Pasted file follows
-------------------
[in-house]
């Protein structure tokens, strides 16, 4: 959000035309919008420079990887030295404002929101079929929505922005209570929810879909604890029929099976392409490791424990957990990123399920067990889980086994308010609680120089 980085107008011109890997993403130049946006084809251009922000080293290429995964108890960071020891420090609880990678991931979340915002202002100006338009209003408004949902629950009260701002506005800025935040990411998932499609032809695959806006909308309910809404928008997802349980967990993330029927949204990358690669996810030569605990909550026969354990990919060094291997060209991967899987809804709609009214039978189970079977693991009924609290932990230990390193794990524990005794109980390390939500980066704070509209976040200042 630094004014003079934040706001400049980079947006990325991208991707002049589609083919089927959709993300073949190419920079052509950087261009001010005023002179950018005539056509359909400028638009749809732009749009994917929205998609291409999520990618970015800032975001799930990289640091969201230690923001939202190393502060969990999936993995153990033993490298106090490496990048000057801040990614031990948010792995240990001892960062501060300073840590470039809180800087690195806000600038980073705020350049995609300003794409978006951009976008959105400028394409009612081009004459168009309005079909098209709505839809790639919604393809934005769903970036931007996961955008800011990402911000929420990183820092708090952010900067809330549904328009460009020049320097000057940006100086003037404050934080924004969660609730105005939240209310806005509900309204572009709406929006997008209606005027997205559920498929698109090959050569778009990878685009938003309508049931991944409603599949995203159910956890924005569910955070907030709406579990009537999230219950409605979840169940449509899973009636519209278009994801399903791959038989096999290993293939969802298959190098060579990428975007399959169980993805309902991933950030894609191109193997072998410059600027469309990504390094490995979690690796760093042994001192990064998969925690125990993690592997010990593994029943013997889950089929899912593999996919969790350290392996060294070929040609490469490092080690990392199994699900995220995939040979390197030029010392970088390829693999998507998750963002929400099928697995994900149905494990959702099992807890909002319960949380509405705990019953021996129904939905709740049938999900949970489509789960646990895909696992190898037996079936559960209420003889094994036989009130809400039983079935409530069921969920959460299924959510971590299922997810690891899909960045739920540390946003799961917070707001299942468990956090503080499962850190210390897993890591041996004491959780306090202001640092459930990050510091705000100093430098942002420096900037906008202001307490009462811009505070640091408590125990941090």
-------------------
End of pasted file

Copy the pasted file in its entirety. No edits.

[in-house]
């Protein structure tokens, strides 16, 4: 959000035309919008420079990887030295404002929101079929929505922005209570929810879909604890029929099976392409490791424990957990990123399920067990889980086994308010609680120089 980085107008011109890997993403130049946006084809251009922000080293290429995964108890960071020891420090609880990678991931979340915002202002100006338009209003408004949902629950009260701002506005800025935040990411998932499609032809695959806006909308309910809404928008997802349980967990993330029927949204990358690669996810030569605990909550026969354990990919060094291997060209991967899987809804709609009214039978189970079977693991009924609290932990230990390193794990524990005794109980390390939500980066704070509209976040200042 630094004014003079934040706001400049980079947006990325991208991707002049589609083919089927959709993300073949190419920079052509950087261009001010005023002179950018005539056509359909400028638009749809732009749009994917929205998609291409999520990618970015800032975001799930990289640091969201230690923001939202190393502060969990999936993995153990033993490298106090490496990048000057801040990614031990948010792995240990001892960062501060300073840590470039809180800087690195806000600038980073705020350049995609300003794409978006951009976008959105400028394409009612081009004459168009309005079909098209709505839809790639919604393809934005769903970036931007996961955008800011990402911000929420990183820092708090952010900067809330549904328009460009020049320097000057940006100086003037404050934080924004969660609730105005939240209310806005509900309204572009709406929006997008209606005027997205559920498929698109090959050569778009990878685009938003309508049931991944409603599949995203159910956890924005569910955070907030709406579990009537999230219950409605979840169940449509899973009636519209278009994801399903791959038989096999290993293939969802298959190098060579990428975007399959169980993805309902991933950030894609191109193997072998410059600027469309990504390094490995979690690796760093042994001192990064998969925690125990993690592997010990593994029943013997889950089929899912593999996919969790350290392996060294070929040609490469490092080690990392199994699900995220995939040979390197030029010392970088390829693999998507998750963002929400099928697995994900149905494990959702099992807890909002319960949380509405705990019953021996129904939905709740049938999900949970489509789960646990895909696992190898037996079936559960209420003889094994036989009130809400039983079935409530069921969920959460299924959510971590299922997810690891899909960045739920540390946003799961917070707001299942468990956090503080499962850190210390897993890591041996004491959780306090202001640092459930990050510091705000100093430098942002420096900037906008202001307490009462811009505070640091408590125990941090």